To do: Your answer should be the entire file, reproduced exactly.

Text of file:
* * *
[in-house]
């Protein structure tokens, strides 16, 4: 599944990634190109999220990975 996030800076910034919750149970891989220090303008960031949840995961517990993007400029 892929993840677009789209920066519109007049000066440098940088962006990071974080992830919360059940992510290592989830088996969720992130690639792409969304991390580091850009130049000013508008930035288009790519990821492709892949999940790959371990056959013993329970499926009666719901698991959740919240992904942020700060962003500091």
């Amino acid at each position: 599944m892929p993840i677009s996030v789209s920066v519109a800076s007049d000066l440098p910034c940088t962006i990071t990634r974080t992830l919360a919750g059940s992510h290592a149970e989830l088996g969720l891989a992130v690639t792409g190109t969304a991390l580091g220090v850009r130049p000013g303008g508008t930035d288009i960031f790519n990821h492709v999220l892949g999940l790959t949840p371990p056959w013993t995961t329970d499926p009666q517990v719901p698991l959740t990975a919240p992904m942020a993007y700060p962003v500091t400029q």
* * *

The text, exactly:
[in-house]
């Protein structure tokens, strides 16, 4: 599944990634190109999220990975 996030800076910034919750149970891989220090303008960031949840995961517990993007400029 892929993840677009789209920066519109007049000066440098940088962006990071974080992830919360059940992510290592989830088996969720992130690639792409969304991390580091850009130049000013508008930035288009790519990821492709892949999940790959371990056959013993329970499926009666719901698991959740919240992904942020700060962003500091």
């Amino acid at each position: 599944m892929p993840i677009s996030v789209s920066v519109a800076s007049d000066l440098p910034c940088t962006i990071t990634r974080t992830l919360a919750g059940s992510h290592a149970e989830l088996g969720l891989a992130v690639t792409g190109t969304a991390l580091g220090v850009r130049p000013g303008g508008t930035d288009i960031f790519n990821h492709v999220l892949g999940l790959t949840p371990p056959w013993t995961t329970d499926p009666q517990v719901p698991l959740t990975a919240p992904m942020a993007y700060p962003v500091t400029q």